I recently attended a Bat Mitzvah for an autistic girl. I was very interested and ultimately impressed with the steps it took to prepare an autistic child for a complicated religious ceremony.
Will this be a personal experience?
No. My son is not going to have a Mitzvah or a confirmation. As a matter of fact, religion doesn’t really play a huge part in our lives.
However, I still want to support my family, friends, and associates.
I was invited to attend the Bat Mitzvah for a friend’s daughter and I was eager to go. It was my first Bat Mitzvah and the experience was very satisfying.
I participated (somewhat) in the ceremony as well as observed its complexity.
I walked away impressed by just what it takes to prepare for a ceremony that has been around for thousands of years.
What was my experience?
I’ll discuss a Mitzvah since my friend’s daughter’s Bat Mitzvah was my inspiration for covering this topic.
I learned the following:
A Jewish child can choose an abridged ceremony or the full ceremony.
My friend’s daughter chose the full ceremony. That in itself, I was told, was considered impressive due to her issues with anxiety. However, my mother informed me that she wanted to do the full ceremony.
The child has to attend classes as well as practice the one thing in a Mitzvah ceremony that has made many a thirteen-year-old’s knees tremble, speak Hebrew.
(My husband told me that his friend had nightmares about that part of the ceremony.)
My friend told me that even though her daughter had committed to the full ceremony, she still worried about speaking Hebrew. She practiced diligently, never missed a class, and eventually learned the text by heart, yet she was still filled with anxiety.
What about the ceremony?
A child with autism has to get up in front of a large gathering and speak a foreign language. She wants to do this, but when the event was finally upon her, she was also facing her worst fears.
I get it.
I get very nervous talking in front of people and I don’t have autism. Some people have a knack for that sort of thing and others (me) do not. Public speaking is a horrifying experience for me, especially when I feel all the eyes on me and realize I am the one talking.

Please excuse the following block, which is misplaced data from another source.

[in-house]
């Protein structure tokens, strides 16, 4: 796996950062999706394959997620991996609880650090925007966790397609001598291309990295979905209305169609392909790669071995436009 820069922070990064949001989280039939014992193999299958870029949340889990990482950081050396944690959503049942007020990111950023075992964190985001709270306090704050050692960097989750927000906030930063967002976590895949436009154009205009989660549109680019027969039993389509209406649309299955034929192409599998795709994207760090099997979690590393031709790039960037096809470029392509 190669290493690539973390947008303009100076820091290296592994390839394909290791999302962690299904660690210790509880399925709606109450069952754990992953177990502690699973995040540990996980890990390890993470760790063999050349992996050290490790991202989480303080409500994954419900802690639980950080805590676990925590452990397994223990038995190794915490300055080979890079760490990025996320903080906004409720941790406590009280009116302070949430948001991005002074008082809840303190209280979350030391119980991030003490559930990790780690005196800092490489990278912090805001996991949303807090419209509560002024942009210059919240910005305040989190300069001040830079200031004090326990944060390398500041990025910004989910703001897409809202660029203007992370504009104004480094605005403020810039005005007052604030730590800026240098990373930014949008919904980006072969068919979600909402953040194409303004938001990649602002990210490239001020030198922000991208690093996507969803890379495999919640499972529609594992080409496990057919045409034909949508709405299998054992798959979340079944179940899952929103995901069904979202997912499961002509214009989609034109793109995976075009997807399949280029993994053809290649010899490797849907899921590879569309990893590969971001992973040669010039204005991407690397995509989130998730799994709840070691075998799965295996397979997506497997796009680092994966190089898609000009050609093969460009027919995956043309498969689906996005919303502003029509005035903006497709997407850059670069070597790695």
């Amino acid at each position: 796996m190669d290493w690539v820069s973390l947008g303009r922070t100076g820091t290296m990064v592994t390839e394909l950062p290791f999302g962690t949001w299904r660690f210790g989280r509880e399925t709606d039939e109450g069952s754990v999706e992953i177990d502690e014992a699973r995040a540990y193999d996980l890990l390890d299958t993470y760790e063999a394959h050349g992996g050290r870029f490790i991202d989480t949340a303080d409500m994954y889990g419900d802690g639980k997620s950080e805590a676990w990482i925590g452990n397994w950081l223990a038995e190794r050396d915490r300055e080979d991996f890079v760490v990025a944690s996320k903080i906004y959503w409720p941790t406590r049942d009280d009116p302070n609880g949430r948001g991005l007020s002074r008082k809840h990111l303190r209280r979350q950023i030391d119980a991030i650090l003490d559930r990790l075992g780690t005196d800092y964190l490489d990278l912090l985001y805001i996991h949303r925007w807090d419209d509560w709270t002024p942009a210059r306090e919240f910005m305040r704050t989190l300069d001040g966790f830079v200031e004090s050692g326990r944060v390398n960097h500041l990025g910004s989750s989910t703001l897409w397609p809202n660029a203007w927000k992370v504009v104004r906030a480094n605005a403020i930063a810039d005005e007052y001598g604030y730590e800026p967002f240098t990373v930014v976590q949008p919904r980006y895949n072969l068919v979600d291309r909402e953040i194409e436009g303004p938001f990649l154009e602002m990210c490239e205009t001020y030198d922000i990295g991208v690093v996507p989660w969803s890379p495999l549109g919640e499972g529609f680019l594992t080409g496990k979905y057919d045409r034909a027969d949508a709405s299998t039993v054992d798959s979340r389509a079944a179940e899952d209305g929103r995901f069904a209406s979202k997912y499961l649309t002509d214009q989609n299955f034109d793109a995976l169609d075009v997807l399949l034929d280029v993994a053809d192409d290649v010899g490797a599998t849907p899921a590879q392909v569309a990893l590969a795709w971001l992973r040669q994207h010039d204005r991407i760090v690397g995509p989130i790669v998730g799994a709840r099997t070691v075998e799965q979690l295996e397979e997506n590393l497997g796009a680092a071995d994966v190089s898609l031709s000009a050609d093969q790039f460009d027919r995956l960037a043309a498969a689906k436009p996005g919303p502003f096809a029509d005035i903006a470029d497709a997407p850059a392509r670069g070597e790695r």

On the day of the ceremony, here is this autistic thirteen-year-old reading English and Hebrew passages. And, guess what?
She did great.
She did it, that’s what happened. She drew on her studies and found the confidence to succeed.
Were there hiccups?
Yes, reading the Hebrew was the main hiccup during the ceremony. And, like many a thirteen-year-old before her, she stumbled a few times.
And, did a fantastic job of dealing with it.
She either started over when she stumbled or plowed through it.
My favorite was when she began reading a passage in Hebrew, stumbled once or twice, and then announced, “Shoot, I’m starting again.”
And, she did.
I thought gave her credit for a natural save on that one. She took a breath and started over.
Remember, our kids—once they’ve committed to something—have a tendency to want to be perfect. If you tell them you’ll pick them up at 5:30 and you’re there at 5:31, some kids struggle with that. They strive for perfection and exact it in return.
Yes, they need to learn flexibility, and my example is a bit extreme, but my point is that once they really want something, they are determined to get it.
I think that this young girl decided wanted this and she wanted to do it right! She had worked hard and she was going to get through it.
Determination galore. And, success—for an autistic person.
They can do these things, and don’t let anyone tell you our kids can’t. Like my previous blog about getting braces for my son, autistic kids can do many things that typicals can do. Our kids can be just as determined and focused and can have all of the same successes.
Offer things, listen to their concerns, give them proper instructions, and please let them try.
They can do it!
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